The Prophet prays Tahajjud in his small one-room house that is free from luxuries and worldly effects. Sometimes he has a mat to pray on that is just big enough to accommodate him in prostration. At other times, he only has the bedding that he shares with his wife. He prays while she lies sleeping in front of him. There are no lamps in his house, so when he wants to prostrate in prayer, he makes a gentle indication to her so she can move her feet out of his way. When he stand up again, she stretches her legs back out.

On rare occasions, he goes to the mosque to pray Tahajjud. He does so when there are extenuating circumstances, like when his wife is in extra need of rest and he wants to avoid disturbing her. On one occasion, `A’ishah realizes he is not in the house, and she reaches out of the door leading into the mosque and finds his foot. He is engaged in worship there and saying:

“O Allah! I seek refuge in Your Pleasure from Your Anger, and in Your Forgiveness from Your Punishment. I seek refuge with You from You. I cannot count Your Praises. You are as You have praised Yourself.”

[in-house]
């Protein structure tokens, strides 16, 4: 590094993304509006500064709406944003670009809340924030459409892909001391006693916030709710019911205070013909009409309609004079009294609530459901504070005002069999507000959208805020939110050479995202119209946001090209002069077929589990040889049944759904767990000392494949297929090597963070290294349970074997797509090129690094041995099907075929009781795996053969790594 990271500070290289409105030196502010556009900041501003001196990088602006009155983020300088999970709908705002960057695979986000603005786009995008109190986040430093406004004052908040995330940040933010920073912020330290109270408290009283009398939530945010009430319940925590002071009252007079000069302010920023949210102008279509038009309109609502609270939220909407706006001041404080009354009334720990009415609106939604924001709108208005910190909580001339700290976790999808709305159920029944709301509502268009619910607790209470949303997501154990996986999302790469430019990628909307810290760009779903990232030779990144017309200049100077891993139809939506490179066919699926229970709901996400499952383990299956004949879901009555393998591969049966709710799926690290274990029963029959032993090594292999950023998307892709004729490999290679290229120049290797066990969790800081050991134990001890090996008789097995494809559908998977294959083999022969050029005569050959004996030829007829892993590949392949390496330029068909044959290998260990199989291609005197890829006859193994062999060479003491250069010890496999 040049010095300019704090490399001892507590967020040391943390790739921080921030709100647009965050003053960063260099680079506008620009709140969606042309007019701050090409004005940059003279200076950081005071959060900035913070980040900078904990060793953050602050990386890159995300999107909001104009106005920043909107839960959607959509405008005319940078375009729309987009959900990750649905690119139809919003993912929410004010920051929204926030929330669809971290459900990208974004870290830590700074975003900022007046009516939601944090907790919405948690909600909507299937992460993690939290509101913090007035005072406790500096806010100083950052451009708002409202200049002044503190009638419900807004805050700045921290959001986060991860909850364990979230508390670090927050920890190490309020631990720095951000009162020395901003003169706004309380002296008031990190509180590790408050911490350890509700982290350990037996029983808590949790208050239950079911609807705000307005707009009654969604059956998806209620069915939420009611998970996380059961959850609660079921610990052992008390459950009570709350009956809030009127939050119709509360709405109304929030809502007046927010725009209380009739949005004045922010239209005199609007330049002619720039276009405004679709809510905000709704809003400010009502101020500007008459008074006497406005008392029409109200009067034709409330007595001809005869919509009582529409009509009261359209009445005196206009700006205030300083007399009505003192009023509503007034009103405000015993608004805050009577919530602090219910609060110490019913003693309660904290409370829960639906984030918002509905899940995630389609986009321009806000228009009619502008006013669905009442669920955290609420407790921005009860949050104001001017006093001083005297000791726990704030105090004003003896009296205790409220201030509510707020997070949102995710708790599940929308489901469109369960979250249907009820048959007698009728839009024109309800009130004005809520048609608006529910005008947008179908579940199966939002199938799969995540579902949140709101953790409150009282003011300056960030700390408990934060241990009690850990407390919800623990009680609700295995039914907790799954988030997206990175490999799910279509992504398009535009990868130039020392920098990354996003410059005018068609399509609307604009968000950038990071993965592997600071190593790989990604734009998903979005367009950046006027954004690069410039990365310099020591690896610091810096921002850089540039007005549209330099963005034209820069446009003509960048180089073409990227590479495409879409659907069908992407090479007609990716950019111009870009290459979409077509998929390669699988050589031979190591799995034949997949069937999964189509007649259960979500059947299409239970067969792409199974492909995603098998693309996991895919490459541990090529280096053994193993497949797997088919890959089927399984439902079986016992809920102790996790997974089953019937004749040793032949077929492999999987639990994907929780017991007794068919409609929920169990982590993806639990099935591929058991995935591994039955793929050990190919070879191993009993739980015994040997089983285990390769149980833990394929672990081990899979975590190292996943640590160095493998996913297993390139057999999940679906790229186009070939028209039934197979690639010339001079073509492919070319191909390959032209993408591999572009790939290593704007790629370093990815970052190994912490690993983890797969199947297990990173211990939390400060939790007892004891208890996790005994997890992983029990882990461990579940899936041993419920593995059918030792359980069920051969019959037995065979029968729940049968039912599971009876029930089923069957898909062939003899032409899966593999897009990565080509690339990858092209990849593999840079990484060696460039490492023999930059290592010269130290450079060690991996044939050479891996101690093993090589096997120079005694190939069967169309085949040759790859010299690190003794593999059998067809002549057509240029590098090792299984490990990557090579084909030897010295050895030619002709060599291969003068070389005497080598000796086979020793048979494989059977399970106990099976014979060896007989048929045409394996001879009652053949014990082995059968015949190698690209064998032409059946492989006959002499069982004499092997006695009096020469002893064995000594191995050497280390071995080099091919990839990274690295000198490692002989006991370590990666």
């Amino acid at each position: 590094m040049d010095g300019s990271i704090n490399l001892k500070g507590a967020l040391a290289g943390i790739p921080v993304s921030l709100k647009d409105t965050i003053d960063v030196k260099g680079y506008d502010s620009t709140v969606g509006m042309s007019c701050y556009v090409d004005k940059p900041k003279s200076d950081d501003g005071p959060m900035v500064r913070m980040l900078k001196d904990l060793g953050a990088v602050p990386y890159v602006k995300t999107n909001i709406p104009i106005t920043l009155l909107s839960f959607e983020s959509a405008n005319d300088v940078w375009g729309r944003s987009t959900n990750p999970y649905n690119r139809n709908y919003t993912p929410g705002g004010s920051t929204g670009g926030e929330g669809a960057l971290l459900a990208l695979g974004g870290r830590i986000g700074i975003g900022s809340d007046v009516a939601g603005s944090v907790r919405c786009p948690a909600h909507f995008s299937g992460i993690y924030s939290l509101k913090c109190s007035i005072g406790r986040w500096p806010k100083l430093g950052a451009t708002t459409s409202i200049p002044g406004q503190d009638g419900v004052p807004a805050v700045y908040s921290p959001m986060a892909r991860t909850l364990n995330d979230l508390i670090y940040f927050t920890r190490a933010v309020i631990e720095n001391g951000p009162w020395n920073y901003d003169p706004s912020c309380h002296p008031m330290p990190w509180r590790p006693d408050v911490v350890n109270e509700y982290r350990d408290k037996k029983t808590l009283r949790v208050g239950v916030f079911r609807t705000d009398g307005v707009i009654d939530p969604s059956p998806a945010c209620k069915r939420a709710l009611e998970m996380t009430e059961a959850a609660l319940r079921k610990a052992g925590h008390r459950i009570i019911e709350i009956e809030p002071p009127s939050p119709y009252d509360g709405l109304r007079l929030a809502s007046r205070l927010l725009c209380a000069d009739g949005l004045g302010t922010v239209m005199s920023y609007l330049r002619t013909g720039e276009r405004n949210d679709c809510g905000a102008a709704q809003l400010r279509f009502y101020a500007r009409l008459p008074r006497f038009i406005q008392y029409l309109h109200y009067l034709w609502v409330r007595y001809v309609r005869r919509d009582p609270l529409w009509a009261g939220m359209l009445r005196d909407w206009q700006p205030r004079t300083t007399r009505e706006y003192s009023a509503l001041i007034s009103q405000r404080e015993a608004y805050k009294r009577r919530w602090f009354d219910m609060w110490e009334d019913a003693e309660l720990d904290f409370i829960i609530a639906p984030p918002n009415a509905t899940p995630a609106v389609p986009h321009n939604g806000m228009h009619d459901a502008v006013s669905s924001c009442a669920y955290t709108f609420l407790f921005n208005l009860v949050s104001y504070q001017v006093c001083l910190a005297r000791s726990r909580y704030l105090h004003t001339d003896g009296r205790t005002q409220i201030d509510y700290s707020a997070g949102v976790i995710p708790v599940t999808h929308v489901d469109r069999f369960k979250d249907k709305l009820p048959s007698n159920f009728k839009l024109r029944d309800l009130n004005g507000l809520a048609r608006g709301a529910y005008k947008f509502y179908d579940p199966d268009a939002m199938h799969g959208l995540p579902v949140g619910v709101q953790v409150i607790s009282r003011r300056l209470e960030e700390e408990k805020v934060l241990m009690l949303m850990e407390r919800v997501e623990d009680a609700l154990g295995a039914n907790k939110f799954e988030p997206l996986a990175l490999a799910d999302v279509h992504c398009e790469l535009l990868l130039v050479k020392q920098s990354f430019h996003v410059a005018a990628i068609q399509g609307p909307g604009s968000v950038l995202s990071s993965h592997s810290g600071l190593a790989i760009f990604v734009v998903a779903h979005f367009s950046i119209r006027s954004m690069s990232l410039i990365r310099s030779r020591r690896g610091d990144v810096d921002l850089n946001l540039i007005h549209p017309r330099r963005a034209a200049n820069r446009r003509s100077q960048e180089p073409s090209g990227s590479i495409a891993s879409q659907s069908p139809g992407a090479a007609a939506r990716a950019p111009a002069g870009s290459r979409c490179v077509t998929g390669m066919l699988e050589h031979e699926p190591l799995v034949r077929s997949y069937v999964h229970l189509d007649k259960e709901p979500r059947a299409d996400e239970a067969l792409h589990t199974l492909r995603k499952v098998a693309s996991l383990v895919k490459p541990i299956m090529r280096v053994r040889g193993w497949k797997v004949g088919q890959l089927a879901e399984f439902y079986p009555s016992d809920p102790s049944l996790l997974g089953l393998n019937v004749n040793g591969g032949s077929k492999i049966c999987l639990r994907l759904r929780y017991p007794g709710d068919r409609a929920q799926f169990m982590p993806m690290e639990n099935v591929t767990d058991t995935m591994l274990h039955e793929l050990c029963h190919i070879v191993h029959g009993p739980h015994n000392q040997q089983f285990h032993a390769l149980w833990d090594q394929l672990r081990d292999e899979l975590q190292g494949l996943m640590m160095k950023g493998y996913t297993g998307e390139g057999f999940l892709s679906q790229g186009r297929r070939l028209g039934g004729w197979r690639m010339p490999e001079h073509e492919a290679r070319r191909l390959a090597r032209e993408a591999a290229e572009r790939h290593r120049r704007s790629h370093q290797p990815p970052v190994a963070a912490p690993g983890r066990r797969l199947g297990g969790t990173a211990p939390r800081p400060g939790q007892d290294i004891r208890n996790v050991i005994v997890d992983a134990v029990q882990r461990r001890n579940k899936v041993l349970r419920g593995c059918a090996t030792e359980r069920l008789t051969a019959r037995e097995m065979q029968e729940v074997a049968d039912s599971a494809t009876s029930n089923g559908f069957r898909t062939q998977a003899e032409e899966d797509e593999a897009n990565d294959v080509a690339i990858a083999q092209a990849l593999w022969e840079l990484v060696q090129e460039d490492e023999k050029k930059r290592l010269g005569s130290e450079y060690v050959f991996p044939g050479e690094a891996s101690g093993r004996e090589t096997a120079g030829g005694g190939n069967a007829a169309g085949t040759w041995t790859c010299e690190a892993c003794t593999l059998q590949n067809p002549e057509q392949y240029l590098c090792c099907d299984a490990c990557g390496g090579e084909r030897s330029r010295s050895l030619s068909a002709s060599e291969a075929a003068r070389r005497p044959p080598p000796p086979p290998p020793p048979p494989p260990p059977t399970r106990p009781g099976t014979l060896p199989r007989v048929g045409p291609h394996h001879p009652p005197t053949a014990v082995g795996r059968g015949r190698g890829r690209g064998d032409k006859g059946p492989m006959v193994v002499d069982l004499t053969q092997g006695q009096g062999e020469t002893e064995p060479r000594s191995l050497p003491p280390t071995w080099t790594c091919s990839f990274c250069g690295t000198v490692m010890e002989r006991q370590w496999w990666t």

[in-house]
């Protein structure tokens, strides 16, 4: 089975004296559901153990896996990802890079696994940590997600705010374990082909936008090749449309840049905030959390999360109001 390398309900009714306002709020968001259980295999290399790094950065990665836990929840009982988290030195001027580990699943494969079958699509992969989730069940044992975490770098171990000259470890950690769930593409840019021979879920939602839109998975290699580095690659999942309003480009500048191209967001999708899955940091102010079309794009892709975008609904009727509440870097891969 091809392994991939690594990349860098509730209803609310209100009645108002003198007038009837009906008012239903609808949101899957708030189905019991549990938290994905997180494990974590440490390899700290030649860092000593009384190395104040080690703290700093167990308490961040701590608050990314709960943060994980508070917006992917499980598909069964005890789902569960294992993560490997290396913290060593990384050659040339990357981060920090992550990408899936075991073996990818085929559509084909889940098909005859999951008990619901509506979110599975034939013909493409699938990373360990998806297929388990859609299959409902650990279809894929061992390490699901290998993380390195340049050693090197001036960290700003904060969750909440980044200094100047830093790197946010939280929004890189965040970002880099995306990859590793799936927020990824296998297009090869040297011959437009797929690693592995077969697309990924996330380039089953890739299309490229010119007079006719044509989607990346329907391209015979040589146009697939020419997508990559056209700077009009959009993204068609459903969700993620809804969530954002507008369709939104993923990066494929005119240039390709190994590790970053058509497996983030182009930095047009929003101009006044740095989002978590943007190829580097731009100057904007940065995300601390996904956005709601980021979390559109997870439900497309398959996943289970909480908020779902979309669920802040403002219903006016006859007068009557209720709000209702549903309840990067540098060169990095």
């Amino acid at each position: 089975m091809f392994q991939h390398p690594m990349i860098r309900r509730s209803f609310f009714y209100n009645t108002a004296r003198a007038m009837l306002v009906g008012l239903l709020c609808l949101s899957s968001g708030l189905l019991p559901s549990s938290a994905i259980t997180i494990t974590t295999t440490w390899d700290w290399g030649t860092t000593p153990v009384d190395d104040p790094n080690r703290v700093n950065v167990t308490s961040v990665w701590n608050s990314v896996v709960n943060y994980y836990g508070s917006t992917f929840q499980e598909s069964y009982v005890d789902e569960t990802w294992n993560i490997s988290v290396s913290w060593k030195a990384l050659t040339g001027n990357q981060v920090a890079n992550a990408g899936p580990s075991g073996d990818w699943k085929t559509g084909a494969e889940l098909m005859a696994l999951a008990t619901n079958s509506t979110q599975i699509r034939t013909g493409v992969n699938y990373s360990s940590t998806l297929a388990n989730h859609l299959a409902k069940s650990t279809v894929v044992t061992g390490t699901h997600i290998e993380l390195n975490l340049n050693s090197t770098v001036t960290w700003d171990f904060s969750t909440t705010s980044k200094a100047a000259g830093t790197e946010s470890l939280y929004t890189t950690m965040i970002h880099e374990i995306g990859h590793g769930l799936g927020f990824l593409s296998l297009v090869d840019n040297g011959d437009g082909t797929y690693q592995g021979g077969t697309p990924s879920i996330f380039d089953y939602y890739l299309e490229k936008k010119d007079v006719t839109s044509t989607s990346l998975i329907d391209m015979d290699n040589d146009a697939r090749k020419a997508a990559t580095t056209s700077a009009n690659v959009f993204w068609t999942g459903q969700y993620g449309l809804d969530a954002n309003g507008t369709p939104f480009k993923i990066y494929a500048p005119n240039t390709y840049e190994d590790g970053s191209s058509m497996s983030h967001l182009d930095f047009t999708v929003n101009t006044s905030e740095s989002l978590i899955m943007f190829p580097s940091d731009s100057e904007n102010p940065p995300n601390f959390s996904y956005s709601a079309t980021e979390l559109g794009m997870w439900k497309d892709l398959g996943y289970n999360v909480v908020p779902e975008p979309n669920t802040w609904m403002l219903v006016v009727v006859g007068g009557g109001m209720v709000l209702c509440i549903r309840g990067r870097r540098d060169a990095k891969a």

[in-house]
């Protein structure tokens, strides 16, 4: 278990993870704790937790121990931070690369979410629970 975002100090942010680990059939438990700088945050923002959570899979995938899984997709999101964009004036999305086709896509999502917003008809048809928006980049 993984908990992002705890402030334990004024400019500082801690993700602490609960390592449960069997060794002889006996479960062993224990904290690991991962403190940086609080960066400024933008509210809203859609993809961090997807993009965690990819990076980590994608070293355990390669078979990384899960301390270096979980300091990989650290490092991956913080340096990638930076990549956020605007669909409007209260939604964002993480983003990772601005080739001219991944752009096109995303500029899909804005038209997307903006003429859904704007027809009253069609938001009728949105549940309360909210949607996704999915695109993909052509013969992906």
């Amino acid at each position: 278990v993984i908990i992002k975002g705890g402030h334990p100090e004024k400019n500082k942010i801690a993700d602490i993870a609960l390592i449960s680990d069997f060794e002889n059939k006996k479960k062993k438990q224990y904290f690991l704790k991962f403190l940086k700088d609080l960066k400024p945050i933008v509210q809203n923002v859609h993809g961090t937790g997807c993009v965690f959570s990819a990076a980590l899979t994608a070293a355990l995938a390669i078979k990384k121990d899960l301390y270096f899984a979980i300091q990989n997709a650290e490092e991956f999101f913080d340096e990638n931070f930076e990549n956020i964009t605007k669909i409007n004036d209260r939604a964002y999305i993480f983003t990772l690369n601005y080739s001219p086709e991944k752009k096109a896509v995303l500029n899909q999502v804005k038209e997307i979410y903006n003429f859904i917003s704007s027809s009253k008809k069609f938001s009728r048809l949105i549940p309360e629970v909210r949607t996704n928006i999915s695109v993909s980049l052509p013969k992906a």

On another occasion, she finds him missing and fears he may be at the home of one of his other wives. She goes out searching for him and returns to find that he is deeply involved in prayer. She says to herself: “By my father and mother, O Messenger of Allah, my mind is on one thing and yours is on something else entirely.”

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The text is written by Sheikh Abd Al-Wahhab Al-Turayri

Source: islamtoday.net

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The Qur’an and Social Stability

The Qur'an and Social Stability

First of all, the Qur’an gives us the main objective of our existence.

 

When we talk about understanding the Qur’an, we talk about the Angels asking Allah in Surat Al-Baqarah: “Will You place upon it (the world) one who causes corruption therein and sheds blood… ?” (Al-Baqarah 2:30)